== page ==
While reading stones helped people with day-to-day vision, these were still a long way from glasses as we know them today. That came with an invention created at the famed Murano glassworks in the 13th century. Murano, a small island to the north of Venice, was long considered a centre of glass manufacture. The artisans' glass-making expertise was not shared with outsiders: the formulas were top-secret, and the cristalleri or glassmakers were forbidden to leave the island. There was a time when anyone caught violating these rules could be put to death. During this period, the entire world looked to Italy because the white glass necessary for producing visual aids was only produced in the Murano glassworks.
At the end of the 13th century, the cristalleri succeeded in making a major breakthrough: for the first time, they ground two convex lenses, placed each of these in a wooden ring with a shaft and connected these with a rivet. And eureka: the first pair of glasses had been created! To be sure, this pair of "rivet glasses" did not feature any means of attaching them to the wearer's head. Nevertheless, it was the be-all-and-end-all in vision comfort. To improve their vision, the wearer just had to hold the "double glass" in front of their eyes. The invention was even immortalised in a building in the region. In 1352, Tomaso di Modena painted the frescoes in the chapter house of the Dominican monastery of San Nicolo in Treviso, including a reading glass and double-rivet glasses. Moreover, in spite of all the glassmakers' efforts, it was not possible to keep all the mysteries of glass manufacture a secret. To ensure Venice remained the market leader in the glass business, only those who adhered completely to the stipulations of the cristalleri were permitted to manufacture "eye glasses" after 1300. Over time, the rivet glasses also found their way to Germany: the oldest example was discovered in Wienhausen Abbey in the northern part of the country.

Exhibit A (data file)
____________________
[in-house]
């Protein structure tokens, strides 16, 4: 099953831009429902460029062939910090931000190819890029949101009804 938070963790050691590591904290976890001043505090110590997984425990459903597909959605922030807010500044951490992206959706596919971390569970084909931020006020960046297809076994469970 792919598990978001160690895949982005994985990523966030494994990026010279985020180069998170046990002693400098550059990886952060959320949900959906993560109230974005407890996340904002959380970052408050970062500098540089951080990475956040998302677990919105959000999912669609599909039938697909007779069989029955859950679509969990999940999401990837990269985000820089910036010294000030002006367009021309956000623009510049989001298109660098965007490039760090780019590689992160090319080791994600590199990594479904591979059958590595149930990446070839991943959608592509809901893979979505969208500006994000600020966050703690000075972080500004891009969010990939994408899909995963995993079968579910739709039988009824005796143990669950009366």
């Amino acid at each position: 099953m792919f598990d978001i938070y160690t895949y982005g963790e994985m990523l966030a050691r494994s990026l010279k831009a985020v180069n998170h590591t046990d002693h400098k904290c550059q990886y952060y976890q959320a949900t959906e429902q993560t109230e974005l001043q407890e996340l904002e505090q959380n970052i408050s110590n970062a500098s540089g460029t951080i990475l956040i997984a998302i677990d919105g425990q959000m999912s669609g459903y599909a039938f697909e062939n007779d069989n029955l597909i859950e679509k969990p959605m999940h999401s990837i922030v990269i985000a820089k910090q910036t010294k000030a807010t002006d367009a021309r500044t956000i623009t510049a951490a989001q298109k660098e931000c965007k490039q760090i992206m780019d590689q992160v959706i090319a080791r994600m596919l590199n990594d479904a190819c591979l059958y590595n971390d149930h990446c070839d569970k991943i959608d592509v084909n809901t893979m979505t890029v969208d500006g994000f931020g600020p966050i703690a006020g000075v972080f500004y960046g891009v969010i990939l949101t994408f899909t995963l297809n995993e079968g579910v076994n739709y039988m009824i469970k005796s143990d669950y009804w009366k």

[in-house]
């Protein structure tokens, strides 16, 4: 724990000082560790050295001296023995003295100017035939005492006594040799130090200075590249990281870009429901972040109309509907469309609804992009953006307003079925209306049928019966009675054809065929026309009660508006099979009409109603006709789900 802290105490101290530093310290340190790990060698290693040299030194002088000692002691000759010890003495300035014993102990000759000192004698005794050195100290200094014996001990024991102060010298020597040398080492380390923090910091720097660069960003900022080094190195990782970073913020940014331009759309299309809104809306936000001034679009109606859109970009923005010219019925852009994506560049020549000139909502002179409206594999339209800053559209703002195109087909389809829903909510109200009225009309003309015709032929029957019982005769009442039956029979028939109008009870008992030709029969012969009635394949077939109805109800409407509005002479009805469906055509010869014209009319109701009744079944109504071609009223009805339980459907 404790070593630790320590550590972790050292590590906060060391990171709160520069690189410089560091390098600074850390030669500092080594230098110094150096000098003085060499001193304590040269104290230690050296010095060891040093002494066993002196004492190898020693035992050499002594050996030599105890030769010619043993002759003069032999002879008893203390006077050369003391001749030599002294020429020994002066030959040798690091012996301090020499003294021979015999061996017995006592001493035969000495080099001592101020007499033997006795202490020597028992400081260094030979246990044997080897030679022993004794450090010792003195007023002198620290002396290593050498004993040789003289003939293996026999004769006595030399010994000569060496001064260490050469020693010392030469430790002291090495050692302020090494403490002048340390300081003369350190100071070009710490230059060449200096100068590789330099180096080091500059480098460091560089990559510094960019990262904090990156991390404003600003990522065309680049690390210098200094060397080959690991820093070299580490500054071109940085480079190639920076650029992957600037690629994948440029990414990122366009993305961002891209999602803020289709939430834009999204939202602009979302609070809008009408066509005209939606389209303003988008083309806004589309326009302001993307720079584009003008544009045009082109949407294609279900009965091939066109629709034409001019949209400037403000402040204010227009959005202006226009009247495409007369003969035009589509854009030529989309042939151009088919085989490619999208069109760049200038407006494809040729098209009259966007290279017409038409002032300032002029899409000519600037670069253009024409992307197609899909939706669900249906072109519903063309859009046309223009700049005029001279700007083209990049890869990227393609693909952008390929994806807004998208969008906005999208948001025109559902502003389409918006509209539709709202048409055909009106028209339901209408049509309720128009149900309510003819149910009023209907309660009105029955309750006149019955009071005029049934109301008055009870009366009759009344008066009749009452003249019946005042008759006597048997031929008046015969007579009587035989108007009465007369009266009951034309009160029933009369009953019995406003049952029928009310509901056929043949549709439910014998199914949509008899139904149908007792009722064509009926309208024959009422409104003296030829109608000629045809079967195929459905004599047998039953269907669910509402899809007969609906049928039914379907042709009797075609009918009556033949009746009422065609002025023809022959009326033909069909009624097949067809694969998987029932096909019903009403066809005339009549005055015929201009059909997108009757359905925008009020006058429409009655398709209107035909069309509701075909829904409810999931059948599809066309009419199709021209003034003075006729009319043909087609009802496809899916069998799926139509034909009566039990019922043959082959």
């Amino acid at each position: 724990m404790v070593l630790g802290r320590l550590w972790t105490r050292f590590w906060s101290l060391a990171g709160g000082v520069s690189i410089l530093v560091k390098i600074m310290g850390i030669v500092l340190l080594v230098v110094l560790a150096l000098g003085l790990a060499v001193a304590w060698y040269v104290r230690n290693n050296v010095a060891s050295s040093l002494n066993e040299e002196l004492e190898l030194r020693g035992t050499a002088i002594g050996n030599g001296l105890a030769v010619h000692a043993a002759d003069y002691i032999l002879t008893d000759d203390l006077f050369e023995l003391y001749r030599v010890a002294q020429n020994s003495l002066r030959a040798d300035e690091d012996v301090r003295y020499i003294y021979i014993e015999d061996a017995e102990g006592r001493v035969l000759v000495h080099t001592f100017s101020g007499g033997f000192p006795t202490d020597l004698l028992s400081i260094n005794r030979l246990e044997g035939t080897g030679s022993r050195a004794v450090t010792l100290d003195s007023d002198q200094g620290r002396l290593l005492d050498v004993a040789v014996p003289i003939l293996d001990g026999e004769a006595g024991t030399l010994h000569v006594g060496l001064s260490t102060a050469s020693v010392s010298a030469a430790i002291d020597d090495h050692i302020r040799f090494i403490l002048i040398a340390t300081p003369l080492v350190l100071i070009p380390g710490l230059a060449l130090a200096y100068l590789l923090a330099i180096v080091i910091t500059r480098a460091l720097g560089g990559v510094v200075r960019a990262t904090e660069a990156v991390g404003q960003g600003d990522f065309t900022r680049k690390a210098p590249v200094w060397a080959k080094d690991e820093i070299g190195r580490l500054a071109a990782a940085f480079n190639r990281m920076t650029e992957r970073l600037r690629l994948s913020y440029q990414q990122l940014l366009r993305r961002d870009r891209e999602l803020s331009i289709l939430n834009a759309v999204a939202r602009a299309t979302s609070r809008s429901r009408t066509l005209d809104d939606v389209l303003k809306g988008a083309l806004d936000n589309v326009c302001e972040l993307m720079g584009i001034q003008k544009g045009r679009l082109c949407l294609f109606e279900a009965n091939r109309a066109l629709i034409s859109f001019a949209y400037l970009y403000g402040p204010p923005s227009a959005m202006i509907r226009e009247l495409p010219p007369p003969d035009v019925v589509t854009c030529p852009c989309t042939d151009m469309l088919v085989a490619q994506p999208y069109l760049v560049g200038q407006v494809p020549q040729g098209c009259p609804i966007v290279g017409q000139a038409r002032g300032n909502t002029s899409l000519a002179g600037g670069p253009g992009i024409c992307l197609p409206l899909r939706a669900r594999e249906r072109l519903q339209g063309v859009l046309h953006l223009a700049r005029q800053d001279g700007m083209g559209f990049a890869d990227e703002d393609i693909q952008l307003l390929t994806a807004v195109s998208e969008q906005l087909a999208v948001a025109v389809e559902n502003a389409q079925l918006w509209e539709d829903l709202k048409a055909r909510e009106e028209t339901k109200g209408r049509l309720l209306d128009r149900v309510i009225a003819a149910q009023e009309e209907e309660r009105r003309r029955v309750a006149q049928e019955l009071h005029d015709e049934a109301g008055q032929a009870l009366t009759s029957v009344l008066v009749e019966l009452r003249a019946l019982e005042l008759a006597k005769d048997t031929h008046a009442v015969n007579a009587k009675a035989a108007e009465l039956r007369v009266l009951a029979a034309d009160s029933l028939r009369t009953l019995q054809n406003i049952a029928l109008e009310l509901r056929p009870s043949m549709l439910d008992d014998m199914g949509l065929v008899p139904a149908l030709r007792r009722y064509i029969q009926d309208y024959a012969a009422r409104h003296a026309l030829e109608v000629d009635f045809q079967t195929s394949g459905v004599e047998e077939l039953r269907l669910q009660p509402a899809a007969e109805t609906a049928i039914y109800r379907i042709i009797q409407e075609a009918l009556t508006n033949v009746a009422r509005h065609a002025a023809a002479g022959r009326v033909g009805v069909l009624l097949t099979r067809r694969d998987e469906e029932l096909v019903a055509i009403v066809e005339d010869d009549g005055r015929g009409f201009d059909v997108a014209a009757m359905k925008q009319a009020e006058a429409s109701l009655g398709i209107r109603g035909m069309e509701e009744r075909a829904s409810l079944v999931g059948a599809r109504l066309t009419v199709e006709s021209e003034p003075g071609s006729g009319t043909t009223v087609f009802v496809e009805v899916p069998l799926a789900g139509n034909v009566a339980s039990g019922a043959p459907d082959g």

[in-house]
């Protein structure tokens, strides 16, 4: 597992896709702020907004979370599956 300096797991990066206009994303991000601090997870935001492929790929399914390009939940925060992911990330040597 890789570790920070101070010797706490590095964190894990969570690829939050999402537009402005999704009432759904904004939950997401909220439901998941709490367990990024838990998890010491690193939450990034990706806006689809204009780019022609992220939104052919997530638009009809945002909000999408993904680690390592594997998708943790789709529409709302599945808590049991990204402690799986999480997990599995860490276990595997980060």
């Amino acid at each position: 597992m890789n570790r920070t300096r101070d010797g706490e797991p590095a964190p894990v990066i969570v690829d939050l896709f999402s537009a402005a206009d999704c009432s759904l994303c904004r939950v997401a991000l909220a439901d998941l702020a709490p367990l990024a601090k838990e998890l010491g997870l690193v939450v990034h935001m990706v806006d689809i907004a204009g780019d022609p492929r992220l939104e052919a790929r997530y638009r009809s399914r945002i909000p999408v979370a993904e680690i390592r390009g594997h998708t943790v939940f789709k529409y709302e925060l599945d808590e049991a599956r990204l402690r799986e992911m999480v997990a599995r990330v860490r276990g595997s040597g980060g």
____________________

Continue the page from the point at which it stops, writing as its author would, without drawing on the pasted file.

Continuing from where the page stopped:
As the years passed, glass makers replaced the shaft of the rivet glasses with an arch, and the wooden frames with lead. The result marks another important step in the evolution of vision aids: glasses with temples that closely resembled those we know today. Increasingly diverse materials were used: beginning in the 16th century, leather, tortoise shell, horn, whalebone, iron, silver and bronze were processed. These were all materials that only the rich could afford.